Preventing Youth Sports Injuries May Prevent Future Osteoarthritis

Youth sports can be a lot of fun, both for children and their parents. Activities such as soccer, basketball, baseball, tennis and volleyball enable children to exercise and socialize. They’re a tailor-made way for kids to meet friends, and they keep children away from TVs and tablet screens. However, youth sports can increase a child’s risk of developing osteoarthritis in the future. Here’s a look at major reasons:

Injuries May Affect a Youth’s Cartilage

An injury such as a knee injury may rear its head again years down the road. Osteoarthritis, the most common form of arthritis, occurs when protective cartilage wears down over time. In fact, many adults 40 or older have minor or even major osteoarthritis in some of their joints. A sports injury may begin to affect a child’s cartilage at a much younger age. It possibly sets the stage for problems down the road.

One solution is to steer your child toward noncontact sports such as swimming, tennis and golf. Limited-contact sports are good, too. They include basketball, volleyball and baseball. Soccer and football are high-contact sports. The jury is still out as to whether running track (a noncontact sport) may lead to more cases of osteoarthritis later on.

Children May Be Too Eager to Play Again

Injuries require proper rest and recovery. However, children are children. Even if they take time away from a particular sport to recover, they may still run and jump elsewhere. Their injuries might never fully heal. Parents should take extra care to ensure their children have outlets for play and adventure that don’t involve stressing their injuries.

Playing Only One Sport Year-Round Places Repetitive Stress on Joints

To prevent sports injuries and, hopefully, serious osteoarthritis, children should play several different sports throughout the year instead of focusing on the same one. Each sport involves different motions that affect the joints differently even if it’s the mostly the same joints that come into play.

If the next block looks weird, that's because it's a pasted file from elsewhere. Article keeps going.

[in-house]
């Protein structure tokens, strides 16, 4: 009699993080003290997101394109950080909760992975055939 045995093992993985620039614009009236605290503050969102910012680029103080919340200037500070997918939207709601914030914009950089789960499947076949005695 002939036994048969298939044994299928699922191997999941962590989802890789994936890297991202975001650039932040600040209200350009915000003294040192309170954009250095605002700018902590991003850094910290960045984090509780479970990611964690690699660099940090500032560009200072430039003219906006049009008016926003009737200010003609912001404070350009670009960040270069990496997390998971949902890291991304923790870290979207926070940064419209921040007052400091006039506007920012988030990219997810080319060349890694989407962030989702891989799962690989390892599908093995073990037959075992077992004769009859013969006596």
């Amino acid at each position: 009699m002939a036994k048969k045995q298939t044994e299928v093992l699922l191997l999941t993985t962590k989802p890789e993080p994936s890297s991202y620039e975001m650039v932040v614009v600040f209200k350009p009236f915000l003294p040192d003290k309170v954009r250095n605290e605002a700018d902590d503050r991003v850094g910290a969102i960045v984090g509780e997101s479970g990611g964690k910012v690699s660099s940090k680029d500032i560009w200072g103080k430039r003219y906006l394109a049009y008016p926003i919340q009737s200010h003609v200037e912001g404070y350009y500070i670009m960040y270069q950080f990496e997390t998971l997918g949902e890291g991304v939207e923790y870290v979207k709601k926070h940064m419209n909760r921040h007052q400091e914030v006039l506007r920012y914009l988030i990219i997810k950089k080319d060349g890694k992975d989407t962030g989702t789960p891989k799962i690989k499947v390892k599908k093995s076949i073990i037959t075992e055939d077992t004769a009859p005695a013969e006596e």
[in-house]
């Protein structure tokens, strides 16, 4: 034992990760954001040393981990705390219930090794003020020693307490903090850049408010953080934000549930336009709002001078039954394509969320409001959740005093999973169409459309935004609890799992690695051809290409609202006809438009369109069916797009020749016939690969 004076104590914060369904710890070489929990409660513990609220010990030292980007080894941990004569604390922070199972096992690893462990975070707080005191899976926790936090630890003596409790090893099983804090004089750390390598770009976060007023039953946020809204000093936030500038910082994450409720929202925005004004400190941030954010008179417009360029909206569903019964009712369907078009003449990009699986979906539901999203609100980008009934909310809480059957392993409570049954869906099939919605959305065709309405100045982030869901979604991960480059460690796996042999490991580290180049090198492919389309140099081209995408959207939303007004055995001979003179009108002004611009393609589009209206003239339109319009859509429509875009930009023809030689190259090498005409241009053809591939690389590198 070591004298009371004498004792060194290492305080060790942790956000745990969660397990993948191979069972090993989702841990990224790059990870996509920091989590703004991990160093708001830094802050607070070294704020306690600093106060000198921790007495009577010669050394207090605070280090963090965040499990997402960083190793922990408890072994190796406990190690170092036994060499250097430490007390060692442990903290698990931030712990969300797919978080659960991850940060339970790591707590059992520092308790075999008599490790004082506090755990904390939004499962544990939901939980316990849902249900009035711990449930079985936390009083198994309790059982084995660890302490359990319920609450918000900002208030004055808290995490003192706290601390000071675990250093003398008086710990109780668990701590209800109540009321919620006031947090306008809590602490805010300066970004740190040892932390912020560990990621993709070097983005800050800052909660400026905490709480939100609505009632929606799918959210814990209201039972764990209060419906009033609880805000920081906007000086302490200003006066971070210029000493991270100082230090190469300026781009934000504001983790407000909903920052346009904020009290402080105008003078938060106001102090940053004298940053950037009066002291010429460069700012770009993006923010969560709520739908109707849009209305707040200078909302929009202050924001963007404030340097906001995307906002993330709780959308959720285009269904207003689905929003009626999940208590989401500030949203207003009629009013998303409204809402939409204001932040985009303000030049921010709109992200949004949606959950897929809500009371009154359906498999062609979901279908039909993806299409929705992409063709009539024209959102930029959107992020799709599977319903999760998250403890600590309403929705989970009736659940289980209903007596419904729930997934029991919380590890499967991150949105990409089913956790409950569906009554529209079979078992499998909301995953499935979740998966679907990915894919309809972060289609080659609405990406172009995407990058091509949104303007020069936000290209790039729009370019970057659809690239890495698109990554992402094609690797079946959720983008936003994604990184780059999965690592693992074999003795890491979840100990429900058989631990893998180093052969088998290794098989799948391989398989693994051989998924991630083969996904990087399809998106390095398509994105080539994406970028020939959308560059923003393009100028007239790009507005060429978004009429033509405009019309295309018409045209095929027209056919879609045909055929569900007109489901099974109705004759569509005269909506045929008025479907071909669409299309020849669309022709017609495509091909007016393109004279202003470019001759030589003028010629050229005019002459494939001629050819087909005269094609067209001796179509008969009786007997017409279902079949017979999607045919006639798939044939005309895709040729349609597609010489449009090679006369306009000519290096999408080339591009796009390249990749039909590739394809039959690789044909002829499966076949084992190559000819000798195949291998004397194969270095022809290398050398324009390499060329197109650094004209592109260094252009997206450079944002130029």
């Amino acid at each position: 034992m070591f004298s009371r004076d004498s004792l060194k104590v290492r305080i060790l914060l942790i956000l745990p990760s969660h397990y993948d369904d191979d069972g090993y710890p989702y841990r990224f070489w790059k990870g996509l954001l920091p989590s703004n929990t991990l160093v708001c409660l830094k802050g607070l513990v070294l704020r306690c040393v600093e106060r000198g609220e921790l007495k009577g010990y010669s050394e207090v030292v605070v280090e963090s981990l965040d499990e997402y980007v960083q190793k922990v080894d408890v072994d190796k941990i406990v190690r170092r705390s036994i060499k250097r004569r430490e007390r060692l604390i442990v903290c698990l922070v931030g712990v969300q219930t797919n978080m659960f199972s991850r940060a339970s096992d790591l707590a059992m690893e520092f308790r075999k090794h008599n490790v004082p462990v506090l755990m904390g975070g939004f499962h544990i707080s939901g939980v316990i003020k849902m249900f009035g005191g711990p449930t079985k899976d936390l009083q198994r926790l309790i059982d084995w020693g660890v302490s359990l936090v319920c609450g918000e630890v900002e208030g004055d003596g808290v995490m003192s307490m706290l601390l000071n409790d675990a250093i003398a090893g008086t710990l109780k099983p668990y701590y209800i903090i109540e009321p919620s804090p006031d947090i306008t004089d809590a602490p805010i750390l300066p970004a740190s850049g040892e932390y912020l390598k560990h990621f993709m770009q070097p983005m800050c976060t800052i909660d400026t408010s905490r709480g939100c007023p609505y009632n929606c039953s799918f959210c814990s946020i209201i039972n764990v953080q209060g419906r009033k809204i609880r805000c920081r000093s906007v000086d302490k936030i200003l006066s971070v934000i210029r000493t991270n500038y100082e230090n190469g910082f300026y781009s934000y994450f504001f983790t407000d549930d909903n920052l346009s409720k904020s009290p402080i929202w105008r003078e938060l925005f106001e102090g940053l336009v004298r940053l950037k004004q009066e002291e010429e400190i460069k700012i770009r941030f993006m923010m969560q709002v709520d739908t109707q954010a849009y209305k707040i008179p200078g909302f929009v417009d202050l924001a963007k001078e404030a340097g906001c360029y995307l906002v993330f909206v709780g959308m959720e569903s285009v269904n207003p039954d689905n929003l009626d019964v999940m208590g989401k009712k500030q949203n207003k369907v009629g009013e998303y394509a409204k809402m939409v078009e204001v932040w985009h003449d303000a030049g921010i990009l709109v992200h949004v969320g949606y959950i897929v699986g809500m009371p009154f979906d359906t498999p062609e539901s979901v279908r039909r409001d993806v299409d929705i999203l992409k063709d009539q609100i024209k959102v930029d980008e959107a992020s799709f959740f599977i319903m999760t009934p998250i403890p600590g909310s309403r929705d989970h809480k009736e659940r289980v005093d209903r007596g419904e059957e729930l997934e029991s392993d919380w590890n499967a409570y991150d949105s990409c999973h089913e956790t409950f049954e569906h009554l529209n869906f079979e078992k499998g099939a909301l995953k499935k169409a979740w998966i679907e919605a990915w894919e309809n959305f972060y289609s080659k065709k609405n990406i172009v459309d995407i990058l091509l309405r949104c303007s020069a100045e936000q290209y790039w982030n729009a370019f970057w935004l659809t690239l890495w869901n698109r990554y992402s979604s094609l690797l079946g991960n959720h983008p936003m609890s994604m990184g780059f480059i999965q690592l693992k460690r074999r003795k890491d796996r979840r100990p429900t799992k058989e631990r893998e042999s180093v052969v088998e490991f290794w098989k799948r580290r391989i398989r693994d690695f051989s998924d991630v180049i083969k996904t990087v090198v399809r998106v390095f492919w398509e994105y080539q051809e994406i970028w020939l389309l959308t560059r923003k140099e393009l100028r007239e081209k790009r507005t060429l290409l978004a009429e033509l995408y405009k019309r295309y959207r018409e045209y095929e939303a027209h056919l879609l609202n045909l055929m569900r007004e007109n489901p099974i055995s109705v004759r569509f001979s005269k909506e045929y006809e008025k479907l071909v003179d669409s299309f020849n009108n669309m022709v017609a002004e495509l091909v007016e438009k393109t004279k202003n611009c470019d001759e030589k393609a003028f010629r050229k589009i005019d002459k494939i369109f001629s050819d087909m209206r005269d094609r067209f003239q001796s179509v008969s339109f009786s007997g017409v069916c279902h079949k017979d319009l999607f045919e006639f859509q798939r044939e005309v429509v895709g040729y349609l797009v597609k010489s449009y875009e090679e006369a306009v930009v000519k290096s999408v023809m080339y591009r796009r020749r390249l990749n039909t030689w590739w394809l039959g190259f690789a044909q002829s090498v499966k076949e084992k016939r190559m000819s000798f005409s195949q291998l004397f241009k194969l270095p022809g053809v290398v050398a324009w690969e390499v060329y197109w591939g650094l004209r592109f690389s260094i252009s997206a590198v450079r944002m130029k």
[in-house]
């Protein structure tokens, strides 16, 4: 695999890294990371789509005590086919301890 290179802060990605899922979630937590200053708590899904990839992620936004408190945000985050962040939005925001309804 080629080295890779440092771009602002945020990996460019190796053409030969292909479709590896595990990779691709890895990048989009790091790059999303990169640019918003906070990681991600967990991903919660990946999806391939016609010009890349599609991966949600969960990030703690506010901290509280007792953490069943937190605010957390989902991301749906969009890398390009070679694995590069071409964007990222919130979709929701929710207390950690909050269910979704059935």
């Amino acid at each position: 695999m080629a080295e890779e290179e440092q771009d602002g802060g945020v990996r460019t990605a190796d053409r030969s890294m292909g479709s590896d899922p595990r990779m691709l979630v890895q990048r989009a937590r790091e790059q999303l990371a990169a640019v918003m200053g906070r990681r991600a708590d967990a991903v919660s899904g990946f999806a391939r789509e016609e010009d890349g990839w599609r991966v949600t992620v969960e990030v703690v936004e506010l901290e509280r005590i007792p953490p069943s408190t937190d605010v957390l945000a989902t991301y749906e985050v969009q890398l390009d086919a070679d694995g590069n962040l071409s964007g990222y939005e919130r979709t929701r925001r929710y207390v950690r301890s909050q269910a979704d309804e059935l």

Children should take at least two months off from sports per year.

Sports Are Still a Great Option

Many children enjoy youth sports. These sports are probably more beneficial overall to a child’s health even if an injury occurs. For example, other risk factors of osteoarthritis include being overweight. Sports can help keep youths’ weight in check and teach them healthy lifestyle habits.

To further reduce the risk of injury, have your kids wear the proper apparel and equipment. For instance, knee pads may prevent a serious knee injury in bicycling or roller derby. Even the right kind of socks can help.

More on Sports Socks

Sports socks in general cut down on blisters, infections, moisture and foot odors. They may also help with blood flow and muscle recovery after intense exercise and after injuries. The socks actually play a role in injury prevention because they minimize impact and pressure.

For example, high-quality socks keep softball players’ feet from getting covered in gravel. They also protect their feet from some of the pressure that comes from running on uneven surfaces. Likewise, high socks can absorb some of the shocks from cheerleaders’ jumps and other high-impact activities. Check out our sports socks offerings today.

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